US President Barack Obama on Tuesday said that his country is “deeply committed to maintaining a relationship with a strong and unified Spain.”
The remark came after a bilateral meeting in Washington DC with King Felipe VI, who was in the US on a state visit with Queen Letizia.
Obama’s words served as a reminder of the tension felt in Spain over the Catalan elections scheduled for September
His words also served as a reminder of the tension felt in Spain over the Catalan elections scheduled for September 27, which secessionists are casting as a de facto referendum on independence.
Catalan premier Artur Mas has stated that if his Junts pel Si (Together for Yes) bloc wins an absolute majority of seats in the regional parliament, he will feel legitimized to forge ahead with the independence process.
The US president did not specifically mention Catalonia in his address, and later avoided EL PAIS’ questions on whether he and the Spanish monarch had discussed the issue during their nearly hour-long meeting.
But his mention of a “strong and unified Spain” satisfies the Spanish government’s desire for more explicit support from its allies with regard to the possibility of secession by the northeastern region. Earlier this month, German Chancellor Angela Merkel and UK Prime Minister David Cameron publicly expressed similar support.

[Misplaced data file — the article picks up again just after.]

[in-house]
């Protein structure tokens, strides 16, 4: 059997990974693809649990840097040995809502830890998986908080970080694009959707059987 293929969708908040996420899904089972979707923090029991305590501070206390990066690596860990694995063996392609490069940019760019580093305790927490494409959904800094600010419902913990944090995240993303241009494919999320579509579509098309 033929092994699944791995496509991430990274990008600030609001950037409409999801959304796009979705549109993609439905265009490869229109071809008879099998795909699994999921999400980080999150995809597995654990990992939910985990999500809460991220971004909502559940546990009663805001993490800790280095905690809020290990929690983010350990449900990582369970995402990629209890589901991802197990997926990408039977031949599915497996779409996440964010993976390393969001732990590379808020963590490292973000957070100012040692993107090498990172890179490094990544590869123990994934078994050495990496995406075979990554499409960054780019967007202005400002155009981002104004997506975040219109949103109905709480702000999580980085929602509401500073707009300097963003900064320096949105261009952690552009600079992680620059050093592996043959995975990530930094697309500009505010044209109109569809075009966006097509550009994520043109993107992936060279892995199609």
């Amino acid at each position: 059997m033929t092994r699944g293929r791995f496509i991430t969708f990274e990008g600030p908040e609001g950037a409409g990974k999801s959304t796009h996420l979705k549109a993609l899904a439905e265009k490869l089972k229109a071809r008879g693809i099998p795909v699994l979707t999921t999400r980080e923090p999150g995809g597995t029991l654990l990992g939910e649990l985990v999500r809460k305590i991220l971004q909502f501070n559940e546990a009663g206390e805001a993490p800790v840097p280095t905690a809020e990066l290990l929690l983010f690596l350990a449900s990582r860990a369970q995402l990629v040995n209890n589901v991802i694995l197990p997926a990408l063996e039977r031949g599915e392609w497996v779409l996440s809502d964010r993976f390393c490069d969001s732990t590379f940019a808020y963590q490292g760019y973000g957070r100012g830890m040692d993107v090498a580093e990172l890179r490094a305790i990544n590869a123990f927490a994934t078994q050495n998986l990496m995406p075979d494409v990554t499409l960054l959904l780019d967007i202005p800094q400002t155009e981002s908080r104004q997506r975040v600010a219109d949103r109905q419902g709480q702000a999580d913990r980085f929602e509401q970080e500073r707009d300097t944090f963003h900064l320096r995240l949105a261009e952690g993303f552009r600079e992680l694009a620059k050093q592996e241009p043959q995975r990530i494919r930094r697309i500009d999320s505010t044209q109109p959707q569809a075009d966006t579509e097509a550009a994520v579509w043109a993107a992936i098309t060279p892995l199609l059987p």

“As a matter of foreign policy, we are deeply committed to maintaining a relationship with a strong and unified Spain. We think that Spain’s presence is important not only to Europe, but also to the United States and also to the world,” said Obama, sitting next to Felipe VI inside the Oval Office.
The US leader also expressed his wish to visit Spain before his term ends in January 2017.
We think that Spain’s presence is important not only to Europe, but also to the United States and also to the world”
Felipe VI made some remarks of his own afterwards, highlighting the time he spent in Washington as a student at Georgetown University and celebrating “the ongoing relationships of all our governments.”
But he did not touch on domestic issues, not even in passing. When EL PAÍS specifically asked whether both leaders had discussed Catalonia, Obama responded with a “Thank you.”
Secretary of State John Kerry later expressed almost identical views as Obama in a joint appearance with Spain’s Foreign Minister, José Manuel García-Margallo.
Obama and Kerry’s remarks on Spain are, in turn, nearly identical to those pronounced by the president in June 2014, at a press conference on the possibility of an independent Scotland. While underscoring that the Scottish were the ones to decide their own future in their September referendum, he added that the US had a deep interest in ensuring that one of its closest allies would continue to be a strong, united and effective partner.
This has always been the traditional US position with regard to its allies. And while Spain does not qualify for the category of close and special ally, as Britain does, it remains a loyal partner at NATO and other global forums.
Obama and Kerry’s remarks on Spain are, in turn, nearly identical to those pronounced by the president in 2014
The international scene has become a battleground for supporters and detractors of Catalan independence. The regional government, run by the nationalist Convergència Democrática de Catalunya (CDC), has been deploying a major effort in Washington to sell its plan for a viable independent state.
The underlying idea is that putting the issue on the international agenda is the best way to garner support for the secessionist cause.
English version by Susana Urra.